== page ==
Many of our followers are at the stage that they want to outsource skincare manufacturing of their formulations. Outsourcing the manufacturing of your skincare products can feel like a daunting step for you and your business, but as long as you make sure you have a legal agreement in place with your manufacturer you should be adequately protected. Unfortunately we have seen many entrepreneurs enter into such skincare manufacturing arrangements without any legal agreement in place, so we encourage you to think through the steps in our checklist below.
We hosted a detailed discussion on outsourcing skincare manufacturing with some of our community members in our Skincare Entrepreneur Mastermind networking group on Facebook a while ago and decided to share some of these points with you in our latest blog post. We’ve summarised the 11 points you should consider before you outsource the manufacturing of your skincare products.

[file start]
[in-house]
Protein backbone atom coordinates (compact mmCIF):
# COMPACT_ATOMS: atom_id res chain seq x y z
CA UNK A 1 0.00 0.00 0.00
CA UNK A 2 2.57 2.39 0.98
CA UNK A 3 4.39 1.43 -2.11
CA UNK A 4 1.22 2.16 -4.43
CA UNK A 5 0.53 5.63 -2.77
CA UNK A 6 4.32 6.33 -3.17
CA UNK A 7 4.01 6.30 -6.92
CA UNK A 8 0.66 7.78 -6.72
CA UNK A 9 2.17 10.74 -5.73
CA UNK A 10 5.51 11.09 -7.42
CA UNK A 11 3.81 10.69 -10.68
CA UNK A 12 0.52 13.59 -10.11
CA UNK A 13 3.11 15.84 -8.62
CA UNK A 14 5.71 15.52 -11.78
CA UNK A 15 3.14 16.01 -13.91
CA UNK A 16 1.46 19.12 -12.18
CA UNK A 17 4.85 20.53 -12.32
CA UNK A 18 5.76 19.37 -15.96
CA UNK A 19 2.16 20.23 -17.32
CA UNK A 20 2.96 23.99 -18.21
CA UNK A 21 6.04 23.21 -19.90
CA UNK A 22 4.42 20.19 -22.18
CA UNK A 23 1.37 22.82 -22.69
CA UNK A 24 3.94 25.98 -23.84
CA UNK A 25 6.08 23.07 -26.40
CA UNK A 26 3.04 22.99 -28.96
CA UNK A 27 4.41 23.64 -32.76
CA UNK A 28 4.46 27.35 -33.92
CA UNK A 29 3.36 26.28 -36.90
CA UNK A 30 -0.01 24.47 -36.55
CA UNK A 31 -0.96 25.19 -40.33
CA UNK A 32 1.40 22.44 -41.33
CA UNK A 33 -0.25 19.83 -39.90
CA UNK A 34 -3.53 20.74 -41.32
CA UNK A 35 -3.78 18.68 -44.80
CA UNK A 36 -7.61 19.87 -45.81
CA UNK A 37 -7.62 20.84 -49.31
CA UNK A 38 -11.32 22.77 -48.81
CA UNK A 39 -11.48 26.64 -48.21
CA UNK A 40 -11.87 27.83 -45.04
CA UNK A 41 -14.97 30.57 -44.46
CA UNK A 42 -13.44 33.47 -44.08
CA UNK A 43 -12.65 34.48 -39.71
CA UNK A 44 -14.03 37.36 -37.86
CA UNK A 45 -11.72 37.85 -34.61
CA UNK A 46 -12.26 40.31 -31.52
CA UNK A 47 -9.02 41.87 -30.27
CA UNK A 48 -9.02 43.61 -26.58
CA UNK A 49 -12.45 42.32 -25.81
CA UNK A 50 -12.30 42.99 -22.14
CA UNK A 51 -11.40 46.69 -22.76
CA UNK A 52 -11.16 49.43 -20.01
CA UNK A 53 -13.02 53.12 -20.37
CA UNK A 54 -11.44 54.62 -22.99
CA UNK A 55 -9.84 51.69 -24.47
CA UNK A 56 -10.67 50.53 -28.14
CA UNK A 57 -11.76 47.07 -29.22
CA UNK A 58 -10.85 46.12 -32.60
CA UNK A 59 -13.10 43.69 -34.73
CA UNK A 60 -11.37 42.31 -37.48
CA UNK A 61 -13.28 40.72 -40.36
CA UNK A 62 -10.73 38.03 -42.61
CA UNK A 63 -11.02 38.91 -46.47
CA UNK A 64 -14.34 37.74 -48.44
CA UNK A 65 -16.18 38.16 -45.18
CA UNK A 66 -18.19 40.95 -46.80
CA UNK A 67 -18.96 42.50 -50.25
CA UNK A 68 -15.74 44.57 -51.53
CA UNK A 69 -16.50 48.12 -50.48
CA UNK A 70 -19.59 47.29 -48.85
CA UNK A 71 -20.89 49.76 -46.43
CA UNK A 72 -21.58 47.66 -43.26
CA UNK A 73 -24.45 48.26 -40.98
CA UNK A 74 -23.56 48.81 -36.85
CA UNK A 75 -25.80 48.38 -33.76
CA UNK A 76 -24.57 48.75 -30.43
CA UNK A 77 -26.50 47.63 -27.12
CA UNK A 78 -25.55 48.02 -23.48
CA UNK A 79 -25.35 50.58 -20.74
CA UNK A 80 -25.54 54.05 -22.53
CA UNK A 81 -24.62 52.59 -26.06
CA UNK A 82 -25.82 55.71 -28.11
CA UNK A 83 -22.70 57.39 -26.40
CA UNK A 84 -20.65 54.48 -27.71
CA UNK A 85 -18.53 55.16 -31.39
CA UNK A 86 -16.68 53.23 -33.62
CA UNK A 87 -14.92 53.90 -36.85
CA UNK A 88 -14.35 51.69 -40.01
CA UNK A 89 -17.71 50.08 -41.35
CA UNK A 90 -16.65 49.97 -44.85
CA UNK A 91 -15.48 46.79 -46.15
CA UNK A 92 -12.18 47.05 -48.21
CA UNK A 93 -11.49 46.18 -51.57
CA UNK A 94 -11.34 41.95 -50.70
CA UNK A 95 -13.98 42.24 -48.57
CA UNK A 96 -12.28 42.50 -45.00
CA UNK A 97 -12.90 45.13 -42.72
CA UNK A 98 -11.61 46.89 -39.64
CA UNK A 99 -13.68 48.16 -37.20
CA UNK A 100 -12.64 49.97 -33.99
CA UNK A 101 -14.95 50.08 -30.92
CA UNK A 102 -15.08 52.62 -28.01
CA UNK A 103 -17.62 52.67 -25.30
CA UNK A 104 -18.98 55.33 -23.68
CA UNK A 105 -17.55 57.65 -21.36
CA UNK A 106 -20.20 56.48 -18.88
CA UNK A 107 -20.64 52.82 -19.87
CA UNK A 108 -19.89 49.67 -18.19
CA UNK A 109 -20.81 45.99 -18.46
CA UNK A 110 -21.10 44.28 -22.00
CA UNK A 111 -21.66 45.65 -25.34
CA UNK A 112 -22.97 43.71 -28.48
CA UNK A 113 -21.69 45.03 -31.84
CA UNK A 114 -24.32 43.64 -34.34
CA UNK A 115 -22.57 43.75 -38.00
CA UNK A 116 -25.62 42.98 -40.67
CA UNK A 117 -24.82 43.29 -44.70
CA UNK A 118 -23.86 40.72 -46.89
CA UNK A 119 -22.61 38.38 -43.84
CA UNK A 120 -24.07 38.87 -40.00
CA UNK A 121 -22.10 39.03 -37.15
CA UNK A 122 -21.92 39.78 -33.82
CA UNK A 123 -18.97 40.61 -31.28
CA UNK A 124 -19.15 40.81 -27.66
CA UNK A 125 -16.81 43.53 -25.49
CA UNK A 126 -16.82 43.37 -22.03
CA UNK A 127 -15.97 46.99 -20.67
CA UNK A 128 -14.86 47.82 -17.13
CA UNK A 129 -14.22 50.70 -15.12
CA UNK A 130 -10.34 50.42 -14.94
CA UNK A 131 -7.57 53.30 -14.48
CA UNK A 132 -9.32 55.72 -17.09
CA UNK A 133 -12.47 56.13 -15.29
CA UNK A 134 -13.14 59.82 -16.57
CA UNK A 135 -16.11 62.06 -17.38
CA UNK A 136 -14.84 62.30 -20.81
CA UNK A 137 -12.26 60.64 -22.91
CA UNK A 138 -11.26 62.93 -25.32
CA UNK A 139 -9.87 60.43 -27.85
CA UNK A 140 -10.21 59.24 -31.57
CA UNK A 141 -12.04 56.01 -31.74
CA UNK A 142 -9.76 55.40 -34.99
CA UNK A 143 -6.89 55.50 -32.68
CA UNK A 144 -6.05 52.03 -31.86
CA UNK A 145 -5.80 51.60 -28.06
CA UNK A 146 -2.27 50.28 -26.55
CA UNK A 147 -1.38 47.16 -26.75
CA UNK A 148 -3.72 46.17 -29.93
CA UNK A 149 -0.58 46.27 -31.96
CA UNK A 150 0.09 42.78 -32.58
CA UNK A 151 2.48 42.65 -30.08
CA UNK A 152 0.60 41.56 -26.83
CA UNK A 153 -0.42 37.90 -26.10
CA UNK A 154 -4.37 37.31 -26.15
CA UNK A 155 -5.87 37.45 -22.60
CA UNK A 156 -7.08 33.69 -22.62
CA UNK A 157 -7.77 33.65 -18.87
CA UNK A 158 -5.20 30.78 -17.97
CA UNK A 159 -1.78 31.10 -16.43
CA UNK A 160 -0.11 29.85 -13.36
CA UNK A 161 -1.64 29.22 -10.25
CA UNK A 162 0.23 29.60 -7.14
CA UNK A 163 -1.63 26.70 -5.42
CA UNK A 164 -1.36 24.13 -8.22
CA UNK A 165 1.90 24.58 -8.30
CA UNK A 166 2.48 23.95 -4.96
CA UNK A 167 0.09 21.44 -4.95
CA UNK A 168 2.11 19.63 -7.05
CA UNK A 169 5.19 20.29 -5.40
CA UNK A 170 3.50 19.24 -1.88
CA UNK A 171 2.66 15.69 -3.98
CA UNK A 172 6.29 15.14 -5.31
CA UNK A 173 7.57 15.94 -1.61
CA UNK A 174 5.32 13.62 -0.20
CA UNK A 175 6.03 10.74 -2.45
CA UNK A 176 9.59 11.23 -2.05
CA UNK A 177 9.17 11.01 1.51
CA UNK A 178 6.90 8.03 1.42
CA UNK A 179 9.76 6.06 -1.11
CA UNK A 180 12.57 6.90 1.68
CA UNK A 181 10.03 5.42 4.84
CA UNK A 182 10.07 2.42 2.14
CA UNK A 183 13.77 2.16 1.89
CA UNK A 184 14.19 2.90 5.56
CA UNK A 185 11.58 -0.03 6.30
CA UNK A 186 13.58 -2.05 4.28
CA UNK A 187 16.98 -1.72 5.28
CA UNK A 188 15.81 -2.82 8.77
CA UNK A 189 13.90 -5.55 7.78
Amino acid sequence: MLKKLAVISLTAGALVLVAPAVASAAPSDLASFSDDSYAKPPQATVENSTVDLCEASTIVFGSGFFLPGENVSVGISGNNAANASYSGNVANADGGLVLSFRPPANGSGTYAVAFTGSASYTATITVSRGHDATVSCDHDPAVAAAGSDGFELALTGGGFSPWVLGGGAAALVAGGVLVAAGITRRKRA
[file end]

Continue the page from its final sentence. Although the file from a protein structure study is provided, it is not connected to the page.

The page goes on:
1. Create and sign legally binding contracts
Many skincare entrepreneurs only consider having a confidentiality agreement or non-disclosure agreement (NDA) but you must sign a performance-related contract with your manufacturer.
We recommend that if you’re going to work with a manufacturer, you speak to a commercial lawyer with experience of working with manufacturers. That lawyer needs to be located in the jurisdiction where the contract is based.
It will cost money to hire a lawyer, but you should view this as an essential investment for your business. Imagine how much money you could lose if something goes wrong and you have no way of placing accountability or liability with your manufacturer?
2. Protect your Intellectual Property
Your Intellectual Property (IP) is yours and you need to make sure that any legal agreements you sign protect it at all times.
If the manufacturer makes any tweaks to your formulation, is it still yours? If you decide to terminate your contract with this manufacturer and work with a different one, can you still make the same formula? Make sure that your legal agreements protect your IP and think through all eventualities before you sign a contract.Your Intellectual Property is yours - protect it at all times. Click To Tweet